dyeing temperatures of 70, 90 and 100˝ °C. The maximum color strength K/S values (2.60, 8.90 and
dyeing temperatures of 70, 90 and 100 C. The maximum color strength K/S values (2.60, 8.90 and
12.21) were obtained, since the color strength K/S values are found to increase by about 179%, 36%
12.21) were obtained, since the color strength K/S values are found to increase by about 179%, 36%
and 92%, respectively, compared to those of the sample dyed without adding carrier. Also, it can be
and 92%, respectively, compared to those of the sample dyed without adding carrier. Also, it can be
concluded from the data in Table 2 that color strength K/S values of the pretreated fabric with
concluded from the data in Table 2 that color strength K/S values of the pretreated fabric with disperse
disperse dye 3b increase by increasing the carrier concentration to 3% and 4% at different dyeing
dye 3b increase by increasing the carrier concentration to 3% and 4% at different dyeing temperatures
temperatures of 70, 90 and 100 °C. The maximum color strength K/S values (2.13, 5.15 and 8.97) were
of 70, 90 and 100 ˝ C. The maximum color strength K/S values (2.13, 5.15 and 8.97) were obtained,
obtained, since the color strength K/S values are found to increase by about 26%, 54% and 128%,
since the color strength K/S values are found to increase by about 26%, 54% and 128%, respectively,
respectively, compared to those of the sample dyed without adding carrier. Carriers play an important
compared to those of the sample dyed without adding carrier. Carriers play an important role in
role in dyeing polyester fabrics, especially when the dyeing process is carried out under atmospheric
dyeing polyester fabrics, especially when the dyeing process is carried out under atmospheric pressure.
pressure. Commercial HC acts as a carrier or plasticizing agent for polyester fabrics, resulting in
Commercial HC acts as a carrier or plasticizing agent for polyester fabrics, resulting in increasing the
increasing the number and size of voids within which the molecules of disperse dye can distribute
number and size of voids within which the molecules of disperse dye can distribute faster inside the
faster inside the molecular structure of the polyester fabrics.
molecular structure of the polyester fabrics.
2.3.Effect
2.3. EffectofofDyeing
DyeingTemperature
Temperature
Tostudy
To studythe
thesignificance
significanceof
ofdyeing
dyeingtemperature
temperaturein inthe
thedyeing
dyeingprocess,
process,the
thepretreated
pretreatedsamples
samples
weredyed
were dyedatatdifferent
differentdegrees
degreesofoftemperature
temperature(70,
(70,90
90and
and100
100˝ C);
°C);after
afterthat,
that,the
thecolor
colorstrength
strengthK/S
K/S
values of the dyed samples were considered. Figures 1 and 2 show that as the temperature
values of the dyed samples were considered. Figures 1 and 2 show that as the temperature of the of the
dyeing of polyester fabrics with disperse dyes 3a,b increases from 70 to 100 °C,˝ the color strength K/S
dyeing of polyester fabrics with disperse dyes 3a,b increases from 70 to 100 C, the color strength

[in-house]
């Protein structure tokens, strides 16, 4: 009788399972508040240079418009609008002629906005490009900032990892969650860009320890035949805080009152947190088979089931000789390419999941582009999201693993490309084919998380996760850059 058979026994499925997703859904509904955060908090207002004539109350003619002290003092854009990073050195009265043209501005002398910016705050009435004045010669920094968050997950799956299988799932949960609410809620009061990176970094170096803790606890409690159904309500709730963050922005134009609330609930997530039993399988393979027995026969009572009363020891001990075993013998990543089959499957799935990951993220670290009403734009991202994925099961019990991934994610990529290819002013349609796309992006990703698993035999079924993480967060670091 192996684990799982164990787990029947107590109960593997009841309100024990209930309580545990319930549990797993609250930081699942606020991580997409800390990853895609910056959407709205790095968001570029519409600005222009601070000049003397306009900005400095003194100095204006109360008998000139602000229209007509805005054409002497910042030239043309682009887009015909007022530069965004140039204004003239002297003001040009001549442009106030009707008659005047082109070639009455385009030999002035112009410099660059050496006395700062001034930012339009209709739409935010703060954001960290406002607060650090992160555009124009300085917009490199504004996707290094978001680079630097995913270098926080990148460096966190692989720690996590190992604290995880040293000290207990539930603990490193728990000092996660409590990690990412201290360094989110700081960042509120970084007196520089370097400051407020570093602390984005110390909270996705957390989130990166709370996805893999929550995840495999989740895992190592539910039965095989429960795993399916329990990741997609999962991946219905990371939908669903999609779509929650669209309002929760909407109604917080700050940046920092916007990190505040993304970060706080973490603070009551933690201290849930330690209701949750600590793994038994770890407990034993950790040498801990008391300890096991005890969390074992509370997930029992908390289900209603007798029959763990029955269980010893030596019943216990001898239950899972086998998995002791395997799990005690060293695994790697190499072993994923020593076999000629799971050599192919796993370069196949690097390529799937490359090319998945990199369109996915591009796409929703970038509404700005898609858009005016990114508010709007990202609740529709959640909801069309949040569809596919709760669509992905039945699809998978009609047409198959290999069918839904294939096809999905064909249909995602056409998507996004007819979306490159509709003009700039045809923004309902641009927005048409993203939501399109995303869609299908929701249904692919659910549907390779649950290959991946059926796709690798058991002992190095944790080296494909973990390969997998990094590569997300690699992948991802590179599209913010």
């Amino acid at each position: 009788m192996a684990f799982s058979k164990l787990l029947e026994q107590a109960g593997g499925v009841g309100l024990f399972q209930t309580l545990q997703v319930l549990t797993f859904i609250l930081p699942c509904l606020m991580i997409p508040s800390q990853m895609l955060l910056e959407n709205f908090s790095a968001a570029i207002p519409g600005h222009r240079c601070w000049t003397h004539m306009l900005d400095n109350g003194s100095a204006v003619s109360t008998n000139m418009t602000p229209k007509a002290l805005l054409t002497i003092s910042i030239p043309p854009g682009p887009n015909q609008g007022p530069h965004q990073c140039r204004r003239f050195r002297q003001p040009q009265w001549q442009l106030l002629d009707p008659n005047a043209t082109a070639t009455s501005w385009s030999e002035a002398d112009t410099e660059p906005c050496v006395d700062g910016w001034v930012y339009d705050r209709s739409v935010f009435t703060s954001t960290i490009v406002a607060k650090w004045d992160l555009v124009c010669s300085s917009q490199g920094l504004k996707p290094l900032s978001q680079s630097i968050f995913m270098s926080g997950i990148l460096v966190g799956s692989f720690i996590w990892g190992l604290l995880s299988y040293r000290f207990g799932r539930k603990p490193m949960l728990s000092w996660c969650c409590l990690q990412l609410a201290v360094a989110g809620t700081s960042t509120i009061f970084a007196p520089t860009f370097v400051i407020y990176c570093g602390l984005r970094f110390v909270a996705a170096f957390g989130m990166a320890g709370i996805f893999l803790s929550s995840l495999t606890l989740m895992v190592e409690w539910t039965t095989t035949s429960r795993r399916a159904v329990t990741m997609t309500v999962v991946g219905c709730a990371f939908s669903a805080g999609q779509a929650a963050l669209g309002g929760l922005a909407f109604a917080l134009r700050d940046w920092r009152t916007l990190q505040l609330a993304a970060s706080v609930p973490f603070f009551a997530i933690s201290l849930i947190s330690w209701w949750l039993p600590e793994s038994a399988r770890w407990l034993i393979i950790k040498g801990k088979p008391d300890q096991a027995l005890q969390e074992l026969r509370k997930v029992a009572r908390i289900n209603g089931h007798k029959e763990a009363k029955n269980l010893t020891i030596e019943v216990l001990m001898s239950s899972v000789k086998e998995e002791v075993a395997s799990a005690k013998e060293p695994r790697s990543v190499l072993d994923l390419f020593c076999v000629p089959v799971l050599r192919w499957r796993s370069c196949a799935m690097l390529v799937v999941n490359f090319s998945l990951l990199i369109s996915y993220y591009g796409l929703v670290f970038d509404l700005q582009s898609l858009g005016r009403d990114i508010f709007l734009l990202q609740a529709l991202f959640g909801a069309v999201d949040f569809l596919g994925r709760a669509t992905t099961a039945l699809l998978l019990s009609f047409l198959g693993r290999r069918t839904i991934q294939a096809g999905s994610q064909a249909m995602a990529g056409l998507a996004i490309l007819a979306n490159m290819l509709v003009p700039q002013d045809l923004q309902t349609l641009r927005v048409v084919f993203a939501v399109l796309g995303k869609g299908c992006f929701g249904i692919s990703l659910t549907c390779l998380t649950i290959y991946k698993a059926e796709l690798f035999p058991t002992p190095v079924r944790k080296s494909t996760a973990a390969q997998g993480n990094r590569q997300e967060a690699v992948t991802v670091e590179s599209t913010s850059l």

values increase for both dyes without or with carrier, and this may be attributed to the high
K/S values increase for both dyes without or with carrier, and this may be attributed to the high
distribution rate and the increase of the kinetic energy of the dye molecules [10].
distribution rate and the increase of the kinetic energy of the dye molecules [10].
Moreover, the ∆E of both dyes 3a,b increases by increasing the dyeing temperatures. It is
Moreover, the ∆E of both dyes 3a,b increases by increasing the dyeing temperatures. It is observed
observed from Tables 1 and 2 that the K/S values of the pretreated samples dyed with disperse dyes
from Tables 1 and 2 that the K/S values of the pretreated samples dyed with disperse dyes 3a,b increase
3a,b increase by raising the dyeing temperature, especially when raising the temperature from 70 to
by raising the dyeing temperature, especially when raising the temperature from 70 to 90 ˝ C, since
90 °C, since there was a notable increase in the color strength K/S.
there was a notable increase in the color strength K/S.
The increasing percentages in K/S are 242% and 141%, respectively. In the same way, the K/S
The increasing percentages in K/S are 242% and 141%, respectively. In the same way, the K/S
values of the dyed samples with disperse dyes 3a,b increase, by raising the dyeing temperature from
values of the dyed samples with disperse dyes 3a,b increase, by raising the dyeing temperature from
90 to 100 °C, to 37% and 74%, respectively.
90 to 100 ˝ C, to 37% and 74%, respectively.
This could be due to the possibility of the existence of dye molecules in an aggregated form at
This could be due to the possibility of the existence of dye molecules in an aggregated form at
lower temperatures, so the solubility will increase at higher temperatures of dyeing [11]. In addition,
lower temperatures, so the solubility will increase at higher temperatures of dyeing [11]. In addition,
the carrier is able to penetrate from boiling solutions inside the fabrics.
the carrier is able to penetrate from boiling solutions inside the fabrics.
Alternatively, the temperature shows a very valuable function in establishing the state of the
molecular polymer chains. By raising the temperature, the movement speed of the segment polymer
chains is increased, resulting in a decrease in the glass transition temperature (Tg) in addition to the
Molecules 2016, 21, 855 5 of 7

Alternatively, the temperature shows a very valuable function in establishing the state of the
molecular polymer chains. By raising the temperature, the movement speed of the segment polymer
chains is increased, resulting in a decrease in the glass transition temperature (Tg) in addition to the
dyeing transition temperature (Td) decrease. Therefore, the number and volume of voids will be
greater and the diffusion of disperse dye molecules will be easier and faster; thus, a higher amount of
dye inside the fabric and, consequently, a higher color strength are obtained. It is distinguished that the